New law school curriculum set to address violence against women
Law students in Ontario will now have the opportunity to get more education on violence against women thanks to a new set of curriculum modules. The modules, which are being launched by the Law Commission of Ontario (LCO), will serve as a roadmap to help professors integrate teachings about the issues around domestic violence and the law.
The new modules, which will be launched at Queen’s, have been designed to give students more systematic learning in the area of violence, no matter what kind of law they intend to practice.
“Very few lawyers know anything about the realities and legal implications of domestic violence,” says Kathleen Lahey, a law professor and co-director of Feminist Legal Studies Queen’s (FLSQ). “It’s time that law schools take up part of the responsibility for preparing future lawyers to be able to address these issues in everything from estate and tax planning, to divorce litigation.”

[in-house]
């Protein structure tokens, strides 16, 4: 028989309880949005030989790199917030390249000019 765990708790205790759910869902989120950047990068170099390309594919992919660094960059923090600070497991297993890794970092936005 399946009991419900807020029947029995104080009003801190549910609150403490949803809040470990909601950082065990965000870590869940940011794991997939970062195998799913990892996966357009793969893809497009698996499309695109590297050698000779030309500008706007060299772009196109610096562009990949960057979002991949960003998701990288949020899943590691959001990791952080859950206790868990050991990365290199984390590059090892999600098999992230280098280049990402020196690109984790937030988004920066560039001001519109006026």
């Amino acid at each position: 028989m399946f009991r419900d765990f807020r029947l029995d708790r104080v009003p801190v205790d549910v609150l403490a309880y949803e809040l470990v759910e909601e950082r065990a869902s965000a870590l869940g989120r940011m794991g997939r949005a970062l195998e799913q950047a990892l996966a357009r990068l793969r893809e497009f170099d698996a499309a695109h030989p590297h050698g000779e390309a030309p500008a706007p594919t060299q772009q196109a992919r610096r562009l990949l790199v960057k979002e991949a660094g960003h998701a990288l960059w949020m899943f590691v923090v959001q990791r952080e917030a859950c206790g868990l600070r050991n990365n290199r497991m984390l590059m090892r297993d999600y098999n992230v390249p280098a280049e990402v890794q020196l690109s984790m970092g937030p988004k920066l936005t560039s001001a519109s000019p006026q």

LCO Executive Director Patricia Hughes feels the new modules are long overdue. They will explore the issues in the context of ethics, family law and criminal law, and may be incorporated into existing courses, or applied as stand-alone seminars or intensive programs at a school’s discretion. They will be available to every Ontario law school and will include recommendations on everything from recognizing at-risk clients, to learning to inspire trust.
“The assumption is that in almost every area of law, a lawyer may run into someone who has been a victim of partner violence or who may be a perpetrator, or in some cases accused,” says Dr. Hughes. “And though every lawyer won’t become an expert, they need to be able to recognize red flags and know what to do next.”
Dr. Hughes will unveil the modules at a guest lecture at FLSQ on Oct. 29.